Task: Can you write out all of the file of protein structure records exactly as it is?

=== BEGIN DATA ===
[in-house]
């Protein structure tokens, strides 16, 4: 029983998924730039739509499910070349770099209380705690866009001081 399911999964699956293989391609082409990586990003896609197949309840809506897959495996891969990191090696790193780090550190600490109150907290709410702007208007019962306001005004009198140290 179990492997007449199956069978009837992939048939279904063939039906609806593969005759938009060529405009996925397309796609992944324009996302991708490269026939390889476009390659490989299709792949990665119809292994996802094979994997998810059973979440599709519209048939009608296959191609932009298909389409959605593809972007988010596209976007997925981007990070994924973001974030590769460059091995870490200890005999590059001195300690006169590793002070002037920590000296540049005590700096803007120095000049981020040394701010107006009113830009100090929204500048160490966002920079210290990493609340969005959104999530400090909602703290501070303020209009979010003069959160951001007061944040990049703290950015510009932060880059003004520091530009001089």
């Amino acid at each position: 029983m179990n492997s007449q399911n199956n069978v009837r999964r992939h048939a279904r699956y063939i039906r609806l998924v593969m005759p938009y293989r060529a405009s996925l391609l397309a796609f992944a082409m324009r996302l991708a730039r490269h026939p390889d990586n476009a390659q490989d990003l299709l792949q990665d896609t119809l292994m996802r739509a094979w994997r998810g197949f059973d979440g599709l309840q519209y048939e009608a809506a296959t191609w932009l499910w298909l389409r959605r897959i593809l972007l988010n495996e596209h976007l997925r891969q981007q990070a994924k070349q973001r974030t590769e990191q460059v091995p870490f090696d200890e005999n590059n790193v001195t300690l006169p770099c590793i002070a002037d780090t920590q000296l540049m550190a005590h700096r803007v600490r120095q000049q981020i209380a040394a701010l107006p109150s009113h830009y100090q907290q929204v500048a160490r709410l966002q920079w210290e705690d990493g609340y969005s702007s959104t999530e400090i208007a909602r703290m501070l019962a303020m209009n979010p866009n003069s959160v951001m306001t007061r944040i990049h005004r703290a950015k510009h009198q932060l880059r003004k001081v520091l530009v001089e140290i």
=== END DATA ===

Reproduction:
[in-house]
């Protein structure tokens, strides 16, 4: 029983998924730039739509499910070349770099209380705690866009001081 399911999964699956293989391609082409990586990003896609197949309840809506897959495996891969990191090696790193780090550190600490109150907290709410702007208007019962306001005004009198140290 179990492997007449199956069978009837992939048939279904063939039906609806593969005759938009060529405009996925397309796609992944324009996302991708490269026939390889476009390659490989299709792949990665119809292994996802094979994997998810059973979440599709519209048939009608296959191609932009298909389409959605593809972007988010596209976007997925981007990070994924973001974030590769460059091995870490200890005999590059001195300690006169590793002070002037920590000296540049005590700096803007120095000049981020040394701010107006009113830009100090929204500048160490966002920079210290990493609340969005959104999530400090909602703290501070303020209009979010003069959160951001007061944040990049703290950015510009932060880059003004520091530009001089």
């Amino acid at each position: 029983m179990n492997s007449q399911n199956n069978v009837r999964r992939h048939a279904r699956y063939i039906r609806l998924v593969m005759p938009y293989r060529a405009s996925l391609l397309a796609f992944a082409m324009r996302l991708a730039r490269h026939p390889d990586n476009a390659q490989d990003l299709l792949q990665d896609t119809l292994m996802r739509a094979w994997r998810g197949f059973d979440g599709l309840q519209y048939e009608a809506a296959t191609w932009l499910w298909l389409r959605r897959i593809l972007l988010n495996e596209h976007l997925r891969q981007q990070a994924k070349q973001r974030t590769e990191q460059v091995p870490f090696d200890e005999n590059n790193v001195t300690l006169p770099c590793i002070a002037d780090t920590q000296l540049m550190a005590h700096r803007v600490r120095q000049q981020i209380a040394a701010l107006p109150s009113h830009y100090q907290q929204v500048a160490r709410l966002q920079w210290e705690d990493g609340y969005s702007s959104t999530e400090i208007a909602r703290m501070l019962a303020m209009n979010p866009n003069s959160v951001m306001t007061r944040i990049h005004r703290a950015k510009h009198q932060l880059r003004k001081v520091l530009v001089e140290i």